Among the thorny issues surrounding the shutdown of Revel at the end of Labor Day weekend is the fate of the $129 million utility plant that heats and cools the massive money-losing Atlantic City casino-hotel and is crucial to preserving the building itself.
It's not unusual in bankruptcy for the prosaic matter of utility bills to capture a lot of attention, because electricity and other utilities are essential to keeping a bankrupt business going, giving it a chance to reorganize.
In the case of Revel, there's a twist.
To build the utility plant, which chills water for Revel's air-conditioning, provides hot water, and distributes electricity to the 47-story tower, the plant's owner, ACR Energy L.L.C., borrowed $118.6 million in the tax-exempt municipal-bond market in 2011.
That $118.6 million in bond debt came unscathed through Revel's first bankruptcy last year, which wiped out $1.23 billion in Wall Street debt. When Revel filed for its second bankruptcy in June, the casino had $447 million in secured debt.
Conflict over what happens to the municipal-bond debt is likely to be a stumbling block in negotiations with prospective buyers. In practical terms, the bond debt is additional Revel debt under a 20-year contract because the casino is ACR's only customer.
The utility plant is also an example - along with 13 restaurants and several entertainment firms that will likely lose significant investments when Revel closes - of potential collateral damage from the casino's colossal failure.
The consequences of the restaurant closures are severe for employees and investors, but of little significance for potential reuses of the structure. If the utility plant goes out of service, the consequences would be disastrous.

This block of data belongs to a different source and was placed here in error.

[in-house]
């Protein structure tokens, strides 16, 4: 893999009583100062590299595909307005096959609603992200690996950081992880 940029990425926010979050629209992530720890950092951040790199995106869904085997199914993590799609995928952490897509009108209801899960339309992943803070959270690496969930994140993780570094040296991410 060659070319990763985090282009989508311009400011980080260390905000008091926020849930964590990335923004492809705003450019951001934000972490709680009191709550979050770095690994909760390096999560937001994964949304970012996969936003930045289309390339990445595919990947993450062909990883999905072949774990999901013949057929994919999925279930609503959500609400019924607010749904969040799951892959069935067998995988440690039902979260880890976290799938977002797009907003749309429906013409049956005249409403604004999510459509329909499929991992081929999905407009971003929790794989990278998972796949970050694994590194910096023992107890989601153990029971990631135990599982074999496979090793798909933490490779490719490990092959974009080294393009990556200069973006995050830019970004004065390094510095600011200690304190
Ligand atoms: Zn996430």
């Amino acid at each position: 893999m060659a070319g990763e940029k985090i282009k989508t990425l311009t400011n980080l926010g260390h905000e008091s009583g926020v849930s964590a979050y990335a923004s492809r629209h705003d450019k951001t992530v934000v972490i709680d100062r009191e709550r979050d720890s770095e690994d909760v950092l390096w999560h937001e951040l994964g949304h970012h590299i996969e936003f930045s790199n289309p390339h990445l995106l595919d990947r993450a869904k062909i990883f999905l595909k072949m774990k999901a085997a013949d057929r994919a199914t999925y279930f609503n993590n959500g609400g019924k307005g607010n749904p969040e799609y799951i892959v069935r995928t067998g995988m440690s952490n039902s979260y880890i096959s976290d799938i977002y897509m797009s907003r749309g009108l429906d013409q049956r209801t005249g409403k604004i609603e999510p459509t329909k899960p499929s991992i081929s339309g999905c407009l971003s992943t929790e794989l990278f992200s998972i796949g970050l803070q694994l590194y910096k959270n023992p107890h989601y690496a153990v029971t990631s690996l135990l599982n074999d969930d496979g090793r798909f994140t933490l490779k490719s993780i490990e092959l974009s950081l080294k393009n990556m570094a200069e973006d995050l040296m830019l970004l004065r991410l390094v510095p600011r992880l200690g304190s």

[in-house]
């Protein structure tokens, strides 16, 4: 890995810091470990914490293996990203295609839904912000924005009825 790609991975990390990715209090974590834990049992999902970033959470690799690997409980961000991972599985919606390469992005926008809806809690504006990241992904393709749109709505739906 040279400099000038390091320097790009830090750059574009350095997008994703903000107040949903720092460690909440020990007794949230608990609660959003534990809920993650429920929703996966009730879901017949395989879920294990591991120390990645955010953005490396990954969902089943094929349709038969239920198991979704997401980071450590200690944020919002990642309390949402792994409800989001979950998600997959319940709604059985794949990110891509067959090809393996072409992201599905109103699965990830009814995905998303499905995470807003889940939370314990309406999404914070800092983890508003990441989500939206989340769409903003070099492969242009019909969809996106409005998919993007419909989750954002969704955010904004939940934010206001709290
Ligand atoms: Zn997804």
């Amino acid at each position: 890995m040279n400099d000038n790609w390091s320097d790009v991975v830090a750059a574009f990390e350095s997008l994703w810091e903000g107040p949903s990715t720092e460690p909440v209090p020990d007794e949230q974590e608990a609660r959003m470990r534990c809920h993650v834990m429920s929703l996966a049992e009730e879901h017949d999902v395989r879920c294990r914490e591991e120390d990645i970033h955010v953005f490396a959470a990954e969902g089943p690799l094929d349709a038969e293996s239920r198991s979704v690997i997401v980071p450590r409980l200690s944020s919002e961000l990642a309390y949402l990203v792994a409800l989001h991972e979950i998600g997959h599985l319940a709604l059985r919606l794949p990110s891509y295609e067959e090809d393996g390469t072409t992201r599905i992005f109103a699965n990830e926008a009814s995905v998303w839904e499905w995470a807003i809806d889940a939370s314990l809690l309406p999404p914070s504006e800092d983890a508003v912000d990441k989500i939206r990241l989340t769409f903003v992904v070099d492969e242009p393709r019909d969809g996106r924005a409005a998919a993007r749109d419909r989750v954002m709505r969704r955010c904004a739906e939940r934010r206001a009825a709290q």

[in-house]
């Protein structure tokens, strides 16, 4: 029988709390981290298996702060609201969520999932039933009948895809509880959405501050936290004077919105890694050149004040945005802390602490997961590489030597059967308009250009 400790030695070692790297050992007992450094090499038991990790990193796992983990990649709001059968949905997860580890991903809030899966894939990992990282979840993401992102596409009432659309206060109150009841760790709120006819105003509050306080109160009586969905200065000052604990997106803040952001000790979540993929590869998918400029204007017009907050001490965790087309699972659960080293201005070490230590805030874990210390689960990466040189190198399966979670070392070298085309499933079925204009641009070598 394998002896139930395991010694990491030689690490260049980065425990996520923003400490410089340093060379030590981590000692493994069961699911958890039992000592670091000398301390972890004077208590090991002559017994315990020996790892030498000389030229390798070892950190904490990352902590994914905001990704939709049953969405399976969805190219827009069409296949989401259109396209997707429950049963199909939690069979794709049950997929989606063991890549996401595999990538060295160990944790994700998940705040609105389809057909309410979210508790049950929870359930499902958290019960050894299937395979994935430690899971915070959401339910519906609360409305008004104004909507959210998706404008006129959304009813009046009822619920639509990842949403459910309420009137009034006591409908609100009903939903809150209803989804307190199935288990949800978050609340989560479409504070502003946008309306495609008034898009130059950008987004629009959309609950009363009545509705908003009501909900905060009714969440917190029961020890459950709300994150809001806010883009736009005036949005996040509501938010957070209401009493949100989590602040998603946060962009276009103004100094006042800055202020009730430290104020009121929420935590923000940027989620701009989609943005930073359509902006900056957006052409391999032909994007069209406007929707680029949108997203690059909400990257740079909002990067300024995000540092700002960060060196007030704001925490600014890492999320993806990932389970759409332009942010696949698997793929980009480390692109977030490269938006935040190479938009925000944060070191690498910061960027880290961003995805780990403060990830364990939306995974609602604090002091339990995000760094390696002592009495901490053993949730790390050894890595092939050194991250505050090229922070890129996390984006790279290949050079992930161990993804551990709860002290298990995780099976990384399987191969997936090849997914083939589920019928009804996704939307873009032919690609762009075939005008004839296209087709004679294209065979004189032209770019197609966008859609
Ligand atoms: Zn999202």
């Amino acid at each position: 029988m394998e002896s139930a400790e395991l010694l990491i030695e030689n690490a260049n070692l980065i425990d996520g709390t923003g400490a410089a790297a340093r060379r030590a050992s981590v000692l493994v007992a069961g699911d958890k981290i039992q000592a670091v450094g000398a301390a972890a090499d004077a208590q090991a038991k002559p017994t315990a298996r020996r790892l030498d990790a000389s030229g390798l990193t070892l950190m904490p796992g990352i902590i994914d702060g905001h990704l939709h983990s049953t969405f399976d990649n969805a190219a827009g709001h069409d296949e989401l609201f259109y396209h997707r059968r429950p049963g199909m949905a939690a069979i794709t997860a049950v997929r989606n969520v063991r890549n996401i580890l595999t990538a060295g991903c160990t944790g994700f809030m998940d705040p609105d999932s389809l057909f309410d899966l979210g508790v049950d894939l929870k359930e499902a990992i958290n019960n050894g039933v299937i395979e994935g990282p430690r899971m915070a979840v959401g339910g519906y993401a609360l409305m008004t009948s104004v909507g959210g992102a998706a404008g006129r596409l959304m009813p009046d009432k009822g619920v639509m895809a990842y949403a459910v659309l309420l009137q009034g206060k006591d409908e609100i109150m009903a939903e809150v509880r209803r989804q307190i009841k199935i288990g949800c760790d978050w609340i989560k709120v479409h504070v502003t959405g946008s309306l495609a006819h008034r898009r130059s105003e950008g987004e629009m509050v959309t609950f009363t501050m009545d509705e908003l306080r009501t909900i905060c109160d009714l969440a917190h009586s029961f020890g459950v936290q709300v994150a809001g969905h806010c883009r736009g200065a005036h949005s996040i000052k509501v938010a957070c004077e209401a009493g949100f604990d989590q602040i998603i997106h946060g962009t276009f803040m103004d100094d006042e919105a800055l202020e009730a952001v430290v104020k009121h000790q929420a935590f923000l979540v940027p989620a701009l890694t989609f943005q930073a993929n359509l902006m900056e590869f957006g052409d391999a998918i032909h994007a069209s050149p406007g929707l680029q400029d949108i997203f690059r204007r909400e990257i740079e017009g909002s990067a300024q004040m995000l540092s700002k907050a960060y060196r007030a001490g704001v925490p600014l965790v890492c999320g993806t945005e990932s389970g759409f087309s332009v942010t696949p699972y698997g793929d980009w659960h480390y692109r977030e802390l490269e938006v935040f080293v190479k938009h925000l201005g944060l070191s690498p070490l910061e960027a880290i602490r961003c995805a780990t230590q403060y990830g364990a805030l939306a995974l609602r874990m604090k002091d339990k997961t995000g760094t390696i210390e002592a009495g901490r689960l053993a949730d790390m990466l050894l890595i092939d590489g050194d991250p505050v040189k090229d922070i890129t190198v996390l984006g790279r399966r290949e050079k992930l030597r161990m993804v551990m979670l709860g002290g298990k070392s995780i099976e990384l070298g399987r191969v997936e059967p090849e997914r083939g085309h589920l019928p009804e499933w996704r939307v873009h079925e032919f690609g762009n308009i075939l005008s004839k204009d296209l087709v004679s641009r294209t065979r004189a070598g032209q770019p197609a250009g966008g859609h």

In hot weather, "if you shut down the electric utilities to the building, you're going to get an instant build-up of heat and humidity inside the building, both of which are terrible for finishes, equipment, and everything else that's inside that building," said Greg Lucado, director of construction-management programs at Philadelphia University. Mold would not be far behind, he said.
That makes it crucial to keep paying ACR, a joint venture of South Jersey Industries Inc. of Folsom and DCO Energy L.L.C. of Mays Landing. Each paid $20 million in equity to build the plant.
The fight is over how much ACR will be paid.
Dan Lockwood, a spokesman for publicly traded South Jersey Industries, declined to say much this week about ACR's future.
"It's too early to tell, and at this point we can't speculate on what could happen with the property and the services we provide," Lockwood said.
Privately held DCO Energy, which is South Jersey Industries' 50-50 partner in numerous utility plants, did not respond to a request for comment.
Revel started building the power plant in September 2008. By the time Revel's original owners ran out of money and halted all construction in June 2010, they had spent $42 million on the plant. Construction of it resumed in February 2011, with the money to continue coming from municipal bonds.
The nearly $40 million equity infusion by ACR's owners went toward paying off the $42 million that Revel had sunk into what is now called the Inlet District Energy Center.
Recognizing that Revel was a risky proposition, ACR demanded a 15 percent return on its equity in the first five years and 18 percent after that.
Revel's fixed debt and equity payments to ACR total $20.1 million annually, plus $4 million annually for operations and maintenance. On top of that are variable costs, for example, for chilled water, ranging from $50,000 to $450,000 a month.
By contrast, Borgata, including the Water Club - with twice as many hotel rooms and a larger casino floor - had fixed payments of $11.7 million last year for its utility plant.
This year, Revel stopped making payments to ACR and owed nearly $10 million at the time of the June bankruptcy, putting ACR under financial pressure.
Last week, ACR notified bondholders that it had received a notice of default in June from Bank of New York Mellon, the trustee for the bonds.
In bankruptcy court, Revel has tried to separate fixed debt and equity payments to ACR from the variable energy payments.
ACR has fought to preserve the terms of the Revel contract, as in the 2013 bankruptcy, when ACR was paid in full and the bond debt was kept.
This time ACR is in a much tougher spot.
"There is absolutely no assurance that the [contract] will be assumed" if a buyer emerges, an ACR filing says.